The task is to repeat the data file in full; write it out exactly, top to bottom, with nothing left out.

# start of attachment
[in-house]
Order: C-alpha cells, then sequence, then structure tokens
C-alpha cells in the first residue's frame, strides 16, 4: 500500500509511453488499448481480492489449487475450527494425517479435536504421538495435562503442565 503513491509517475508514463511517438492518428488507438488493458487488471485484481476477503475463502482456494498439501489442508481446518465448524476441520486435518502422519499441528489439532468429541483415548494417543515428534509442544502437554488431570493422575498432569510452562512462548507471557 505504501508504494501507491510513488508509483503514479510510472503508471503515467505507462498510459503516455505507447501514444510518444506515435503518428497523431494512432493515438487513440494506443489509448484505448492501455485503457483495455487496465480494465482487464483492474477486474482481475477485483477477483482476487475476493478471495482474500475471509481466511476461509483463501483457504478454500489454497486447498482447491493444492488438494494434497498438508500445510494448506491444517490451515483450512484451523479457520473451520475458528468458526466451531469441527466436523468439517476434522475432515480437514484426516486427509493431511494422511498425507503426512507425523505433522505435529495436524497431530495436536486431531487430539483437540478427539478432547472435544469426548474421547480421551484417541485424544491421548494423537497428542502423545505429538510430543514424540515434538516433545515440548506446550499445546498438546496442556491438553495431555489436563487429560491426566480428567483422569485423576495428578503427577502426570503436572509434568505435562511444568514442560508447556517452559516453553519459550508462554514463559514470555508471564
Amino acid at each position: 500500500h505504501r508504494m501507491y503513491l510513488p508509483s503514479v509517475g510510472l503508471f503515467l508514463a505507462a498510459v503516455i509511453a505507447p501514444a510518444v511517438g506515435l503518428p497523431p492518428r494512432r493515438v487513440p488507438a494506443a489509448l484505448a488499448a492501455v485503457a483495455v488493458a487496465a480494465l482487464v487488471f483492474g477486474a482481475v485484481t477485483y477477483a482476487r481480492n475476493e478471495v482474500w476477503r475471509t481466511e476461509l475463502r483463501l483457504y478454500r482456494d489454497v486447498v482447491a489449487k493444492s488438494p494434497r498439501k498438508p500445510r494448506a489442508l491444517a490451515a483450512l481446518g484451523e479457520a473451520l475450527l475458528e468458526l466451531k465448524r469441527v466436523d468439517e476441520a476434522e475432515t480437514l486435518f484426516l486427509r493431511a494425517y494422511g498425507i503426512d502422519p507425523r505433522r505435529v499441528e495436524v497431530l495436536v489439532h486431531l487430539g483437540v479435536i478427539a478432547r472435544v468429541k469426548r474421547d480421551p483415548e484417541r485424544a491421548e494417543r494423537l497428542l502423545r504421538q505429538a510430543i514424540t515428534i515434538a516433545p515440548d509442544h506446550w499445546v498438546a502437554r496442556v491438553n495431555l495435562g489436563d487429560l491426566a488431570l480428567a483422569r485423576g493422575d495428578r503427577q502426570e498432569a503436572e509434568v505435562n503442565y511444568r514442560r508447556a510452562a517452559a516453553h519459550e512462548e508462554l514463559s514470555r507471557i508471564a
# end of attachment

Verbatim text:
[in-house]
Order: C-alpha cells, then sequence, then structure tokens
C-alpha cells in the first residue's frame, strides 16, 4: 500500500509511453488499448481480492489449487475450527494425517479435536504421538495435562503442565 503513491509517475508514463511517438492518428488507438488493458487488471485484481476477503475463502482456494498439501489442508481446518465448524476441520486435518502422519499441528489439532468429541483415548494417543515428534509442544502437554488431570493422575498432569510452562512462548507471557 505504501508504494501507491510513488508509483503514479510510472503508471503515467505507462498510459503516455505507447501514444510518444506515435503518428497523431494512432493515438487513440494506443489509448484505448492501455485503457483495455487496465480494465482487464483492474477486474482481475477485483477477483482476487475476493478471495482474500475471509481466511476461509483463501483457504478454500489454497486447498482447491493444492488438494494434497498438508500445510494448506491444517490451515483450512484451523479457520473451520475458528468458526466451531469441527466436523468439517476434522475432515480437514484426516486427509493431511494422511498425507503426512507425523505433522505435529495436524497431530495436536486431531487430539483437540478427539478432547472435544469426548474421547480421551484417541485424544491421548494423537497428542502423545505429538510430543514424540515434538516433545515440548506446550499445546498438546496442556491438553495431555489436563487429560491426566480428567483422569485423576495428578503427577502426570503436572509434568505435562511444568514442560508447556517452559516453553519459550508462554514463559514470555508471564
Amino acid at each position: 500500500h505504501r508504494m501507491y503513491l510513488p508509483s503514479v509517475g510510472l503508471f503515467l508514463a505507462a498510459v503516455i509511453a505507447p501514444a510518444v511517438g506515435l503518428p497523431p492518428r494512432r493515438v487513440p488507438a494506443a489509448l484505448a488499448a492501455v485503457a483495455v488493458a487496465a480494465l482487464v487488471f483492474g477486474a482481475v485484481t477485483y477477483a482476487r481480492n475476493e478471495v482474500w476477503r475471509t481466511e476461509l475463502r483463501l483457504y478454500r482456494d489454497v486447498v482447491a489449487k493444492s488438494p494434497r498439501k498438508p500445510r494448506a489442508l491444517a490451515a483450512l481446518g484451523e479457520a473451520l475450527l475458528e468458526l466451531k465448524r469441527v466436523d468439517e476441520a476434522e475432515t480437514l486435518f484426516l486427509r493431511a494425517y494422511g498425507i503426512d502422519p507425523r505433522r505435529v499441528e495436524v497431530l495436536v489439532h486431531l487430539g483437540v479435536i478427539a478432547r472435544v468429541k469426548r474421547d480421551p483415548e484417541r485424544a491421548e494417543r494423537l497428542l502423545r504421538q505429538a510430543i514424540t515428534i515434538a516433545p515440548d509442544h506446550w499445546v498438546a502437554r496442556v491438553n495431555l495435562g489436563d487429560l491426566a488431570l480428567a483422569r485423576g493422575d495428578r503427577q502426570e498432569a503436572e509434568v505435562n503442565y511444568r514442560r508447556a510452562a517452559a516453553h519459550e512462548e508462554l514463559s514470555r507471557i508471564a